Because cyclists follow common sense rather than the law they are painted as reckless lawbreakers, but we aren’t the only ones breaking laws in New York.  Cars here often do not signal, run through red lights, and violate the city’s 35 MPH limit.  Pedestrians completely disregard “don’t walk” signs and jaywalk when the intersection is clear, and often when it is not.  I’ve had many conflicts with pedestrians when I have the light and they are jaywalking, yet they’ll be the ones to scream at me. I’d love to see a study documenting how many pedestrians stop at “don’t walk” signs.  The only people I see waiting for lights are confused midwestern tourists.

And that’s okay, because I believe peds rule the streets.  I don’t mind weaving in and out of peds as they jay-walk in front of me or even dodging them when they are standing in my bike lane.  I’ve even come to terms with people double parking cars in my lane, because it actually does seem a bit unreasonable to block a moving traffic lane rather than partially obstructing a bike lane.  I can get by, and I do get by.

I know that when I walk, I hate cars and cyclists.  When I am in a car, I hate people walking slowly through the crosswalk or darting out in front of me.   When I’m a cyclist, I hate cars cutting me off and peds with ipods in their ears.  And when I’m driving a horse drawn carriage, I hate everyone.  So when I’m walking, driving, biking, or horsing, I try to be respectful of others and not be someone I would hate if the roles were reversed.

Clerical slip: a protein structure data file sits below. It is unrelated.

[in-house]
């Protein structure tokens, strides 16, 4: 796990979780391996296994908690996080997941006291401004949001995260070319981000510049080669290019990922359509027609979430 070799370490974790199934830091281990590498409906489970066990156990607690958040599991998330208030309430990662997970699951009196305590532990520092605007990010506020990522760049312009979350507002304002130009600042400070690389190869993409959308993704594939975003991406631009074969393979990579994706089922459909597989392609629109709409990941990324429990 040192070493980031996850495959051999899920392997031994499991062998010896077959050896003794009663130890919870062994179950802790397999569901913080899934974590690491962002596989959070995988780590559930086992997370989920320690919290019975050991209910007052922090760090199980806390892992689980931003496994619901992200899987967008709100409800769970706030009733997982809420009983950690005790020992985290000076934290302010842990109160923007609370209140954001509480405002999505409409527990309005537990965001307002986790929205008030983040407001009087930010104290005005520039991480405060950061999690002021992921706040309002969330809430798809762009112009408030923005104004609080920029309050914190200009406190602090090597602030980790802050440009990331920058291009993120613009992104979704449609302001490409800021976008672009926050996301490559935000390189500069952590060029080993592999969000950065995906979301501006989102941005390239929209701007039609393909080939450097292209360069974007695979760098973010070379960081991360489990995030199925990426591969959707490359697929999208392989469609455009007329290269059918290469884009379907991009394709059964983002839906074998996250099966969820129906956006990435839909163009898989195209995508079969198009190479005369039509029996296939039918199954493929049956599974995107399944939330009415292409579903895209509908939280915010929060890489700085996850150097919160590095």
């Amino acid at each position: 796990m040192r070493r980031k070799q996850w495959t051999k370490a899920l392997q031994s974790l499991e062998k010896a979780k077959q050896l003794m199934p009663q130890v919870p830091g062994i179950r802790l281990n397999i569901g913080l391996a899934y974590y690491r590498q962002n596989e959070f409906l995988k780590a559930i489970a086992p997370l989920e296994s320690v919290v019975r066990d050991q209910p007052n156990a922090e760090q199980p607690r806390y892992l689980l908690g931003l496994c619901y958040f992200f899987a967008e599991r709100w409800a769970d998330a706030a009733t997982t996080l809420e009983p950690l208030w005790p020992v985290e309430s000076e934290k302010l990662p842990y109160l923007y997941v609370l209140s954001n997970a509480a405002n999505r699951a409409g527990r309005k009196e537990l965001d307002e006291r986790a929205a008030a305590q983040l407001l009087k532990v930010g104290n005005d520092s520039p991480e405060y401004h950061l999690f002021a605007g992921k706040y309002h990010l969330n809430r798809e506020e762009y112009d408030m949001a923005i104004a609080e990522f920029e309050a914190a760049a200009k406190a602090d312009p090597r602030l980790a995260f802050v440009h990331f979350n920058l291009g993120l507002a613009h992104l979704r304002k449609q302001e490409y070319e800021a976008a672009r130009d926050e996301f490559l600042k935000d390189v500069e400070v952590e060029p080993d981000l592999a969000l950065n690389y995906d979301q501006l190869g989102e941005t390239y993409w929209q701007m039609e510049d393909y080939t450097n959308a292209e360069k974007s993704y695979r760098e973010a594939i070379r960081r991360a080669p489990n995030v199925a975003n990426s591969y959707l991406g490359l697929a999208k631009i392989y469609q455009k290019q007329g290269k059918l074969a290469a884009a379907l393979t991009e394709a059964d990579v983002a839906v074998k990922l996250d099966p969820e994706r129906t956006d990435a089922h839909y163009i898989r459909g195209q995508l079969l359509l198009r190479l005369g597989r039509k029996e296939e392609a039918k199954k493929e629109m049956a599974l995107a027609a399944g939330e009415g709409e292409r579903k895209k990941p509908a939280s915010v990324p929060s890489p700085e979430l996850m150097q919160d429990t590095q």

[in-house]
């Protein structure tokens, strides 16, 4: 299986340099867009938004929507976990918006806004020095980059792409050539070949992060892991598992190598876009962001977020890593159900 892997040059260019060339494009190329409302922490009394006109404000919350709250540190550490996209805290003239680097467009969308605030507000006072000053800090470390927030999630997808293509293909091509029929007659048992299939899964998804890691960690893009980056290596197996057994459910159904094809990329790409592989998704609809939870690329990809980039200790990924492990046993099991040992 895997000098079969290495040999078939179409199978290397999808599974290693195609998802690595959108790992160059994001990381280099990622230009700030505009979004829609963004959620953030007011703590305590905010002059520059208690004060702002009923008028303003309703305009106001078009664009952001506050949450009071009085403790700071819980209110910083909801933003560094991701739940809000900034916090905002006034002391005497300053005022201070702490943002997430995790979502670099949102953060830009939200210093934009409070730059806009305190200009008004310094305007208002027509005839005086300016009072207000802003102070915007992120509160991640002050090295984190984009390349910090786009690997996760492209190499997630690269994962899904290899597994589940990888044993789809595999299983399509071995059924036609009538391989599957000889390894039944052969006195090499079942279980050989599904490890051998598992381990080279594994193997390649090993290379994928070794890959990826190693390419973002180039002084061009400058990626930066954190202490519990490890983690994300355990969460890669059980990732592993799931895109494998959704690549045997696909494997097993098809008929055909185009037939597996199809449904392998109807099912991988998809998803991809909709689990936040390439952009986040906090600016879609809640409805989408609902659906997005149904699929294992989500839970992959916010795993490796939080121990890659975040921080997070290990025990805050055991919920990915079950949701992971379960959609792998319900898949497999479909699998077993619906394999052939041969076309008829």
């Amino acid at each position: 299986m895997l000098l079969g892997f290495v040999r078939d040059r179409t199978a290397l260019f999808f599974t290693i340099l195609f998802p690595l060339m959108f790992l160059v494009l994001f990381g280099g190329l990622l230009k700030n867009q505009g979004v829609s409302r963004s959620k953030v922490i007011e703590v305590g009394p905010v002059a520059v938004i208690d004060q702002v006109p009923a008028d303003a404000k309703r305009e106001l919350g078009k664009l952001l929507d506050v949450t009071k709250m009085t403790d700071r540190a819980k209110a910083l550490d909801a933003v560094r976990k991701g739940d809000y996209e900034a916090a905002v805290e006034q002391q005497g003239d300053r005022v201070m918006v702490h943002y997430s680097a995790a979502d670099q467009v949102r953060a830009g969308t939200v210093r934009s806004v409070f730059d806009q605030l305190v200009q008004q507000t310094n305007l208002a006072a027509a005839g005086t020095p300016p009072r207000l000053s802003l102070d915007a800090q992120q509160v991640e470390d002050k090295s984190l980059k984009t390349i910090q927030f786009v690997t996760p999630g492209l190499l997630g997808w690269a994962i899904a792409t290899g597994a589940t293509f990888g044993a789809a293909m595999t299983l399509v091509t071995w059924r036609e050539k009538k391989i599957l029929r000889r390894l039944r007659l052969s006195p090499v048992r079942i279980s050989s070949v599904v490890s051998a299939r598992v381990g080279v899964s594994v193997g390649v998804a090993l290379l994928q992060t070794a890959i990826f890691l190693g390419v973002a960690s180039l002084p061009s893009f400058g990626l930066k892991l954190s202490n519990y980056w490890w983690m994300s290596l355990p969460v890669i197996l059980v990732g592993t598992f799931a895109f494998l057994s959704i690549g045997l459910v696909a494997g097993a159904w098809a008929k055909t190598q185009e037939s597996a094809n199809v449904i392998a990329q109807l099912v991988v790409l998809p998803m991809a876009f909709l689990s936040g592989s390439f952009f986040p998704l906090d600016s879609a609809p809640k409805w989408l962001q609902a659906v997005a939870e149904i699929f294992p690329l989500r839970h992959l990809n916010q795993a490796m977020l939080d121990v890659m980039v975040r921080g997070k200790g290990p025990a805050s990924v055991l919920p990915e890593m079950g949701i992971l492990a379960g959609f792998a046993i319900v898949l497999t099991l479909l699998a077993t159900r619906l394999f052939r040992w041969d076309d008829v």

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2 Responses

  1. “I know that when I walk, I hate cars and cyclists. When I am in a car, I hate people walking slowly through the crosswalk or darting out in front of me. When I’m a cyclist, I hate cars cutting me off and peds with ipods in their ears. ”

    I am so, so glad to hear someone else voice this sentiment. I thought I was the only one with such issues! I keep thinking that having experience with all three modes of transportation would make me more understanding and accepting, but not so much. Bike rage, road rage, ped rage…

  2. There is a functioning solution to cyclists running red lights – slow down the speed of the Green Wave – the speed the lights are timed to change. NYC times the avenues for 30 MPH, a speed few cyclists are comfortable reaching.

    Copenhagen has instituted a bicycle speed green wave. Traffic signals on the major bicycle commuter streets – which are also nearly all the arterials feeding the central city – have been timed to about 12 MPH. Platoons of cyclists travel along with this green wave. Another feature there is that the total traffic signal cycle time is usually 60 seconds – total time, red to green to red. NYC uses 90 seconds or longer for most of Manhattan.

    Therefore there is much less cyclists red light running, by engineering design, not by police enforcement. There is little incentive to run the light; first, you get a green in 30 seconds, and once you have that green light, every light on the road will be turning green for you as you reach it.

    Somehow, they have managed to keep bus schedules on time too, even with slower green wave.